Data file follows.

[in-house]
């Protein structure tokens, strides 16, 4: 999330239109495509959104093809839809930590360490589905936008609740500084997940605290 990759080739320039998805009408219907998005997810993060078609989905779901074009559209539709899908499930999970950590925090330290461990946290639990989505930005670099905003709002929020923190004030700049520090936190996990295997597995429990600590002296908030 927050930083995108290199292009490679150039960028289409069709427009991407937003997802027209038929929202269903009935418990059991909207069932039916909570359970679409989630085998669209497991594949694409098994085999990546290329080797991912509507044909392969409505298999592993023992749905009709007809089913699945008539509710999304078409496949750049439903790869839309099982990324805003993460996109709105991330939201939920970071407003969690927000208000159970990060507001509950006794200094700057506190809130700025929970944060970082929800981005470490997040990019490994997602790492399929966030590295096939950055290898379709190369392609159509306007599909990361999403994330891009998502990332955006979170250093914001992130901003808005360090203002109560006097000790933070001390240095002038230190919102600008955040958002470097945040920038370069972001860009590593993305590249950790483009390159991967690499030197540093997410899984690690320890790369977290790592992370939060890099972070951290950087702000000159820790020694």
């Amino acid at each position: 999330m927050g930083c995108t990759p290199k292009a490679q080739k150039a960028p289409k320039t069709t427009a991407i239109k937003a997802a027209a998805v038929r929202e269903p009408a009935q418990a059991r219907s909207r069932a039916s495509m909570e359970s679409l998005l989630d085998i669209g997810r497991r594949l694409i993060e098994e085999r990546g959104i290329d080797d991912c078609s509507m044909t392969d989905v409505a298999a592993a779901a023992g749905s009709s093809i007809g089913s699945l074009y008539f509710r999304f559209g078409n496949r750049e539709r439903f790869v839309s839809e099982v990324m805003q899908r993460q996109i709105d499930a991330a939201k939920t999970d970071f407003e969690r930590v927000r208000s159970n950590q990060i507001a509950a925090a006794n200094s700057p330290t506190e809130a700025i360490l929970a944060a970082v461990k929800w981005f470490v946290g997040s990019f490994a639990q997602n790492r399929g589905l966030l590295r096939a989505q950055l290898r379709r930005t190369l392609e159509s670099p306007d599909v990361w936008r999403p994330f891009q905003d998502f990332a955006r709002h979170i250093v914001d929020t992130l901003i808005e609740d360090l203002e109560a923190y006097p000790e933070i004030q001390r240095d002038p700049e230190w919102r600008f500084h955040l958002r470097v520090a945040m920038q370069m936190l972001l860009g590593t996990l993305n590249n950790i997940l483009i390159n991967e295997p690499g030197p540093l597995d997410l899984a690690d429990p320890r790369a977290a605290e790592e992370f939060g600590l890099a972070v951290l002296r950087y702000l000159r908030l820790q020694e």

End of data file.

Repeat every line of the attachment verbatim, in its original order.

[in-house]
């Protein structure tokens, strides 16, 4: 999330239109495509959104093809839809930590360490589905936008609740500084997940605290 990759080739320039998805009408219907998005997810993060078609989905779901074009559209539709899908499930999970950590925090330290461990946290639990989505930005670099905003709002929020923190004030700049520090936190996990295997597995429990600590002296908030 927050930083995108290199292009490679150039960028289409069709427009991407937003997802027209038929929202269903009935418990059991909207069932039916909570359970679409989630085998669209497991594949694409098994085999990546290329080797991912509507044909392969409505298999592993023992749905009709007809089913699945008539509710999304078409496949750049439903790869839309099982990324805003993460996109709105991330939201939920970071407003969690927000208000159970990060507001509950006794200094700057506190809130700025929970944060970082929800981005470490997040990019490994997602790492399929966030590295096939950055290898379709190369392609159509306007599909990361999403994330891009998502990332955006979170250093914001992130901003808005360090203002109560006097000790933070001390240095002038230190919102600008955040958002470097945040920038370069972001860009590593993305590249950790483009390159991967690499030197540093997410899984690690320890790369977290790592992370939060890099972070951290950087702000000159820790020694």
């Amino acid at each position: 999330m927050g930083c995108t990759p290199k292009a490679q080739k150039a960028p289409k320039t069709t427009a991407i239109k937003a997802a027209a998805v038929r929202e269903p009408a009935q418990a059991r219907s909207r069932a039916s495509m909570e359970s679409l998005l989630d085998i669209g997810r497991r594949l694409i993060e098994e085999r990546g959104i290329d080797d991912c078609s509507m044909t392969d989905v409505a298999a592993a779901a023992g749905s009709s093809i007809g089913s699945l074009y008539f509710r999304f559209g078409n496949r750049e539709r439903f790869v839309s839809e099982v990324m805003q899908r993460q996109i709105d499930a991330a939201k939920t999970d970071f407003e969690r930590v927000r208000s159970n950590q990060i507001a509950a925090a006794n200094s700057p330290t506190e809130a700025i360490l929970a944060a970082v461990k929800w981005f470490v946290g997040s990019f490994a639990q997602n790492r399929g589905l966030l590295r096939a989505q950055l290898r379709r930005t190369l392609e159509s670099p306007d599909v990361w936008r999403p994330f891009q905003d998502f990332a955006r709002h979170i250093v914001d929020t992130l901003i808005e609740d360090l203002e109560a923190y006097p000790e933070i004030q001390r240095d002038p700049e230190w919102r600008f500084h955040l958002r470097v520090a945040m920038q370069m936190l972001l860009g590593t996990l993305n590249n950790i997940l483009i390159n991967e295997p690499g030197p540093l597995d997410l899984a690690d429990p320890r790369a977290a605290e790592e992370f939060g600590l890099a972070v951290l002296r950087y702000l000159r908030l820790q020694e």